Stop Campaigning!

Say the word stapler. Say it again. Say it 595 more times. Are you still confident that a stapler is even a real thing?

By the time all was said and done, the 2016 Presidential Election took 597 days. From Ted Cruz’s announcement that he was seeking the nomination in March of 2015, the American news cycle has been dominated by the campaign for the highest office in the land. According to Emma Roller at the New York Times, in this amount of time 4 Mexican, 7 Canadian, 14 British or Australian and a truly astounding 41 French elections could have been held. So, is nearly two years choosing a President time well spent?

Not according to Dana D. Nelson, a professor at Vanderbilt University, who claims that America’s obsession with the president has adverse effects on the democratic process.  In her 2008 book, Bad For Democracy, Nelson identifies something she calls ‘presidentialism’ and credits it with separating people from the government they are actually electing. In the introduction to her book she says:

“Presidentialism works against people’s civic cultivation of democratic skills. It trains us to want the president to take care of democracy for us instead of remembering that democracy, properly defined, is our job.”

She goes on to say that to the American people the president has become more of a superhero than a political functionary. The cult of the presidency has become so entrenched in the American political psyche that most Americans cannot identify what the role of the president actually is, instead viewing them as some sort of supreme leader with murky powers, guiding policy and getting things done.

In reality, the president has pretty limited powers, as evidenced by the Obama administrations relative inability to accomplish any of their legislative goals. The president receives foreign dignitaries, nominally commands the army, consults the legislature and appoints people to government jobs. That’s about it. Sometimes they get to veto a bill. I don’t mean to understate this – the president is arguably the most influential person in the world – but the apparatus of the United States government extends well beyond the responsibilities of the president. It’s complicated and there are many choices to make come election day. This is where the long election becomes a problem.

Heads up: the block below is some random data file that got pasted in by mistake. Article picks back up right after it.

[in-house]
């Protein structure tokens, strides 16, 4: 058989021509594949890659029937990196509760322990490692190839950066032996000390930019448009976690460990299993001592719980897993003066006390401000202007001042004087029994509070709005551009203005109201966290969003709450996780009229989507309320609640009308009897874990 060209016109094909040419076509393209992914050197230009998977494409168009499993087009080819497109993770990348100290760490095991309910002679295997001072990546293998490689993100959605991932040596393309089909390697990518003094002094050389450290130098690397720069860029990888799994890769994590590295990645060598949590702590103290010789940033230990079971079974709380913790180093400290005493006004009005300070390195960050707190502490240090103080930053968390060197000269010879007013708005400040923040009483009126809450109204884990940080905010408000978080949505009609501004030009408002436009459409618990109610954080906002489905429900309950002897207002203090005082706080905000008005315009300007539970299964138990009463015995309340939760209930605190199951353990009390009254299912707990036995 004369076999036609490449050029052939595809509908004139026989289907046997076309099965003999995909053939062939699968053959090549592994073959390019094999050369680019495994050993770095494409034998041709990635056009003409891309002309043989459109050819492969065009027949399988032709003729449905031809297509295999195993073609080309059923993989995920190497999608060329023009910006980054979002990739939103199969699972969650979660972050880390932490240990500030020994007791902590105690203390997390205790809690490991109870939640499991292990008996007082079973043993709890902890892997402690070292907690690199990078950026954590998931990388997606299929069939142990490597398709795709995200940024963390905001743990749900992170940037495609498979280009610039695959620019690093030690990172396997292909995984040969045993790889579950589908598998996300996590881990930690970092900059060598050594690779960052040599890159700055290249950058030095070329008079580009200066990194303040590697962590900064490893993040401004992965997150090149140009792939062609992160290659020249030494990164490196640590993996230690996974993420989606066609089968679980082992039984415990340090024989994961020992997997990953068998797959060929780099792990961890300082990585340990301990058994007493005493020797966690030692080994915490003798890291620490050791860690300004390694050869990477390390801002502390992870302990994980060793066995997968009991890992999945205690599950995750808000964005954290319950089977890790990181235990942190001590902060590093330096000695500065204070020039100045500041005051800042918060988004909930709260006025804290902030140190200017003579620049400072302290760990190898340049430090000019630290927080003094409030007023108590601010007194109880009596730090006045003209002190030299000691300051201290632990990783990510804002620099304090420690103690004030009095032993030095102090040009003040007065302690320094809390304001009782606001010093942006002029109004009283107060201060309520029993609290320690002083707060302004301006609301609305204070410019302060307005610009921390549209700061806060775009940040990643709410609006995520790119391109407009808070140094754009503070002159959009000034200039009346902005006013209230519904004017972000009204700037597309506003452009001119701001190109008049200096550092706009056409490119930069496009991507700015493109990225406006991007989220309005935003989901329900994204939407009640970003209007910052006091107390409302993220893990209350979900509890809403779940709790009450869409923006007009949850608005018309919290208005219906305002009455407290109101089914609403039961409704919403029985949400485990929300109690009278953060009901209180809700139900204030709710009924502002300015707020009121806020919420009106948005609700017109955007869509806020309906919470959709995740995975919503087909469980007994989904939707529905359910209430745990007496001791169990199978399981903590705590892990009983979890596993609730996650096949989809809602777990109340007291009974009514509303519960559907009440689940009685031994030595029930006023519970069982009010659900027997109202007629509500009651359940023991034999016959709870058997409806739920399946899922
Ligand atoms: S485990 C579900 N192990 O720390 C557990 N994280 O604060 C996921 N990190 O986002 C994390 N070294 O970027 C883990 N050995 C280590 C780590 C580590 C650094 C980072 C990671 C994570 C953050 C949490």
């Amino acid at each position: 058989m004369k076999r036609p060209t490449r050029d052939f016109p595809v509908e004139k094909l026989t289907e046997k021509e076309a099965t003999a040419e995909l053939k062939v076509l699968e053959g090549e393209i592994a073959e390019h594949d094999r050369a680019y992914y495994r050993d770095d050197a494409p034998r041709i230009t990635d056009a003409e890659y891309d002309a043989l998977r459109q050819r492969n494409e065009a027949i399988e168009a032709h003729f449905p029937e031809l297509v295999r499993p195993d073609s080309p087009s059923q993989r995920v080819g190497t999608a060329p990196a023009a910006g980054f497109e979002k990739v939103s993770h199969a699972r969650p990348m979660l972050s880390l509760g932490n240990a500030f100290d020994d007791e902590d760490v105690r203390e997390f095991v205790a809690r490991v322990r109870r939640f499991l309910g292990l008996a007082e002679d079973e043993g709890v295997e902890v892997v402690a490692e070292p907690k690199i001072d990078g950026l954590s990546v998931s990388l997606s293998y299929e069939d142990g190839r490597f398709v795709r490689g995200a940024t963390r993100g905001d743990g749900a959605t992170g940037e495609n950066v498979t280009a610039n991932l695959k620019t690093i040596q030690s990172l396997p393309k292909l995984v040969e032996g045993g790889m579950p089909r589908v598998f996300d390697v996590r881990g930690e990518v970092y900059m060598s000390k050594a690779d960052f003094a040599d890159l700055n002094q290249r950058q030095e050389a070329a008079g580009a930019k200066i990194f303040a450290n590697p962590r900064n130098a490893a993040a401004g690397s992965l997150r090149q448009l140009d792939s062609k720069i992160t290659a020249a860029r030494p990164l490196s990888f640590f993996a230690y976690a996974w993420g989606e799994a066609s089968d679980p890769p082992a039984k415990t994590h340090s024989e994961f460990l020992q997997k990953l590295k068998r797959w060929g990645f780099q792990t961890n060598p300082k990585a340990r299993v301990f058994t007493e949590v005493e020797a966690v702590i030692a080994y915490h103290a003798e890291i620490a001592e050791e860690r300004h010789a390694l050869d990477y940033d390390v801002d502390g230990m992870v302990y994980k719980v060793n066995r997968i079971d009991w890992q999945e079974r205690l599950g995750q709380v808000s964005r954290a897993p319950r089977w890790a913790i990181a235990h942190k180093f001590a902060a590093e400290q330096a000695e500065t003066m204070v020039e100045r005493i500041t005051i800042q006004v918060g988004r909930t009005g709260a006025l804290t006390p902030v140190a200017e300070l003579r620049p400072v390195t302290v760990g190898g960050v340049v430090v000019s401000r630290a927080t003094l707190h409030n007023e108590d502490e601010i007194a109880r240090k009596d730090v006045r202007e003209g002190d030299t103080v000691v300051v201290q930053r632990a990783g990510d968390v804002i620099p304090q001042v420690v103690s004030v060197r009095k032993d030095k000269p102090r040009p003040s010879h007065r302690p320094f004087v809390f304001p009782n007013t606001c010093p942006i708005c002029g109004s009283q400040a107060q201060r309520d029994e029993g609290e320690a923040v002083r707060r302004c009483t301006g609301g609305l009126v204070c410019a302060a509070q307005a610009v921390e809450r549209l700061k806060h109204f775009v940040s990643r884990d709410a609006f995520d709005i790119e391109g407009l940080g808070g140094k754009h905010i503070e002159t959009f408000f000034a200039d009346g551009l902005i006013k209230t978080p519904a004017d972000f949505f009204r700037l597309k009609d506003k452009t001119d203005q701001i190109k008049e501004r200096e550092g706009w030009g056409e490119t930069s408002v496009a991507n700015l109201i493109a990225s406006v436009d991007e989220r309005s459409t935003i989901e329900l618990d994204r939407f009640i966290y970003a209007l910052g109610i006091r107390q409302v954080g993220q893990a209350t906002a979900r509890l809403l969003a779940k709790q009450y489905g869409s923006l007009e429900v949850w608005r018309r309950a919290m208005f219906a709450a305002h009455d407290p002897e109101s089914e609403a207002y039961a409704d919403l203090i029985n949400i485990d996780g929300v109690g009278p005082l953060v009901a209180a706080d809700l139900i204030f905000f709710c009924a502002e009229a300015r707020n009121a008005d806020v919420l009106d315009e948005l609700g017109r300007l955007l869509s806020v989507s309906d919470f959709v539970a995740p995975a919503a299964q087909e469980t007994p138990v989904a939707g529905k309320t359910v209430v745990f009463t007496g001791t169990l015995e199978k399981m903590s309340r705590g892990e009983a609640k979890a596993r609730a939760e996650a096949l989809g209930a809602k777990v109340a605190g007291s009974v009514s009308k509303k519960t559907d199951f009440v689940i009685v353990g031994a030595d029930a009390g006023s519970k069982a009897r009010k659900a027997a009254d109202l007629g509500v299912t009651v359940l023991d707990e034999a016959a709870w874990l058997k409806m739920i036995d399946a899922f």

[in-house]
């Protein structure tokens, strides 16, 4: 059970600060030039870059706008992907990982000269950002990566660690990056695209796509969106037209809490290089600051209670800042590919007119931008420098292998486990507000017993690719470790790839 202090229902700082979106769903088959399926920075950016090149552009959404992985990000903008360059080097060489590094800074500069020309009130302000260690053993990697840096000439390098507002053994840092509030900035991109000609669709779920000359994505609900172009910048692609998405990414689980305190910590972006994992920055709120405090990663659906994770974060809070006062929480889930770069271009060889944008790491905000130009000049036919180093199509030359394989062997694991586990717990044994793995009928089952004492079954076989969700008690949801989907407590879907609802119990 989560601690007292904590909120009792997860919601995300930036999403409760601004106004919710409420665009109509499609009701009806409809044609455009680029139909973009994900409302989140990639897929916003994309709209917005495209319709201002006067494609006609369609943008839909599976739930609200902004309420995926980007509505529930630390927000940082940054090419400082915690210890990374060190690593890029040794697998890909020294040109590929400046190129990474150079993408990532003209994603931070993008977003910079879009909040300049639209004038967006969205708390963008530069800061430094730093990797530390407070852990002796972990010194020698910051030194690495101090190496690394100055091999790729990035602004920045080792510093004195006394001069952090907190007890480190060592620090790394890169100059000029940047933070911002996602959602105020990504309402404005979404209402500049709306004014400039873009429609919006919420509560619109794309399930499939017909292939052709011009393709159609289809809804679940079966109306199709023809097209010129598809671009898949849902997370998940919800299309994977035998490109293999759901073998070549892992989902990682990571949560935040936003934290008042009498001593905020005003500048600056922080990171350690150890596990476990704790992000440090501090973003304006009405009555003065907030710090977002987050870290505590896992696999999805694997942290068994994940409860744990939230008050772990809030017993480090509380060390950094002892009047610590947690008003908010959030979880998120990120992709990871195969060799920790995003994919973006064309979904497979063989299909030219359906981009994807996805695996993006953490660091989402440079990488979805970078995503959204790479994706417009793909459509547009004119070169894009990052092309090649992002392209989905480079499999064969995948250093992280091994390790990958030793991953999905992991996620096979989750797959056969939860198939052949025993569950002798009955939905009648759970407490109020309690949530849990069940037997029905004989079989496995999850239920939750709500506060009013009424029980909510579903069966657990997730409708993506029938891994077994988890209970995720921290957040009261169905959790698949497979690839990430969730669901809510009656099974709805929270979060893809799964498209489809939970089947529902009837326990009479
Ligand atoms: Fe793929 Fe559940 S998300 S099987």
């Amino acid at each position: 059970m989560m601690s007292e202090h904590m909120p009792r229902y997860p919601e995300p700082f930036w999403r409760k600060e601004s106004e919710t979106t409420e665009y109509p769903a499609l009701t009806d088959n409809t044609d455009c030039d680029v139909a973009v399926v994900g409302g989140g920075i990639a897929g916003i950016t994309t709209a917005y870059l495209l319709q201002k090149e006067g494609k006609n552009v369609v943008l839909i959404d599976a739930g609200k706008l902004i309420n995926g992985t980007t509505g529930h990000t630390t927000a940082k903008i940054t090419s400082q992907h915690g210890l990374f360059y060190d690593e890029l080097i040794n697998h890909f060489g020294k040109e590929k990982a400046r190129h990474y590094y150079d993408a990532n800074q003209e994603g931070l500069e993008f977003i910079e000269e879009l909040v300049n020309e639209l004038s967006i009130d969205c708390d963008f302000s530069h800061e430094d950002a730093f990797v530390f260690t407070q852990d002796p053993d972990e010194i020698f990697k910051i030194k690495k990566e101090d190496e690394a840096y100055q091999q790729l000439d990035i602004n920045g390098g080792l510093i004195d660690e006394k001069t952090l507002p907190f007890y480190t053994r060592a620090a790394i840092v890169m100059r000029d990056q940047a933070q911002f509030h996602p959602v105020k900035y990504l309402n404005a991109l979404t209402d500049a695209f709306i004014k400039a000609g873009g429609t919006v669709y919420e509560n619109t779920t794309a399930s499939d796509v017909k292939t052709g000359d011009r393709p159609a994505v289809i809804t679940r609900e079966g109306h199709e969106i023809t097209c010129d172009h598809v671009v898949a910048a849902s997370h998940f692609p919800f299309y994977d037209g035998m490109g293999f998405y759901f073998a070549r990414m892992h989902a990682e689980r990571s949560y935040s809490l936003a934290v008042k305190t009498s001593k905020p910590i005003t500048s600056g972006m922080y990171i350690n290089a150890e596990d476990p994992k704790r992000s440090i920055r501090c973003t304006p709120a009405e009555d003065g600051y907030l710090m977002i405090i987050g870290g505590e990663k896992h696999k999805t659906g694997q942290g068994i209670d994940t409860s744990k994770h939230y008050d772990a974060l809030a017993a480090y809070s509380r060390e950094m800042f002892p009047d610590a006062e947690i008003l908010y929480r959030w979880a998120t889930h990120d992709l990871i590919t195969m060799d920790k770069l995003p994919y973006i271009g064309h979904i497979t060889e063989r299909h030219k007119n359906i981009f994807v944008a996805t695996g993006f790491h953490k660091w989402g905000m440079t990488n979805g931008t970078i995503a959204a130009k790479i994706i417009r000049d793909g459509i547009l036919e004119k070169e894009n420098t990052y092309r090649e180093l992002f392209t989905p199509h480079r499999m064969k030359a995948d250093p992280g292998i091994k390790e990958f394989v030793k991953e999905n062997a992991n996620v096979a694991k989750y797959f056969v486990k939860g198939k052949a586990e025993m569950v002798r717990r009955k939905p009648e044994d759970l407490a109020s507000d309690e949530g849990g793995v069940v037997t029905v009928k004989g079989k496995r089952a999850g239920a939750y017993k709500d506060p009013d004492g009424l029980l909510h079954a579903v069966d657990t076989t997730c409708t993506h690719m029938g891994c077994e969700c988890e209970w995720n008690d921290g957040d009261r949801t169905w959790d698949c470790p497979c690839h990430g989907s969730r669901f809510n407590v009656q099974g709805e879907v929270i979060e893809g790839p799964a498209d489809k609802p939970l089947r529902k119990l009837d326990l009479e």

First, the marathon election season generates voter fatigue. People are simply tired of hearing about the election, tired of the rhetoric and the politicking, they begin to (just like you did if you actually tried saying stapler) lose a sense of what it all means. They lose confidence that this decision will have any consequences and they begin to see the whole system as a big, corrupt, popularity contest. In fact, a 2015 Gallup poll indicated that 75% of Americans believe that there is “widespread corruption” in the American government.

How could they not?

Given the immensity of the campaign, only America’s richest and best-connected can run for office. According to the Washington Post, Hillary Clinton’s campaign has raised $1.3 billion, with Donald Trump’s coming in at $795 million. As a point of reference, Canada’s 2015 election cost a grand total of $375 million and people were up in arms about the outrageous spending. With so much money being funneled into making a person president, the connection to vested interest is not hard to make. The business of getting elected in America is just that – a business.

A business that feeds on a two-year beauty pageant that sells newspapers and cable subscriptions while leaving candidates dangerously susceptible to being bought and sold. Is this how democracy really works?

Another downside to the huge campaign season is that people are underinformed about local races. Sure, you may know that Anthony Weiner’s computer had 650,000 emails connected to Hillary on it, but do you know who is running for State Comptroller on your ballot? Do you know what a State Comptroller does? I didn’t. You can read about them here. Turns out only some states have them and only some are elected directly but the point is that I didn’t know that and nothing in the news cycle was going to help me know that. They were going to keep telling me that Donald Trump is a dick and Hillary Clinton is boring.

 Nevermind that you also have to choose a senator, representative, state representative and in many districts have to vote on reforms, elect judges, and whatever else might be tacked on to the ballot. There is so much information out there to be got but the huge budgets of marathon candidates dominate the discussion.

This is where I think what Nelson says is most useful: democracy is our job. We can change the way things work. We can do what Argentina does and make the election 60 days long by law. We could get crazy and limit it to 12 days like they do in Japan, where they also forbid television advertisement and give each candidate equal, free ads in print media. We could follow Canada’s example and cap what each part can spend on campaigning. There are many better options available to us.

And the best part? To effect this change all we have to do is be better at democracy. We have to elected representatives and senators who would like to see this kind of change. Who would like to cut down on the noise and the advertising and get down to the business of actually running a country. Not just the business of getting elected to run it.

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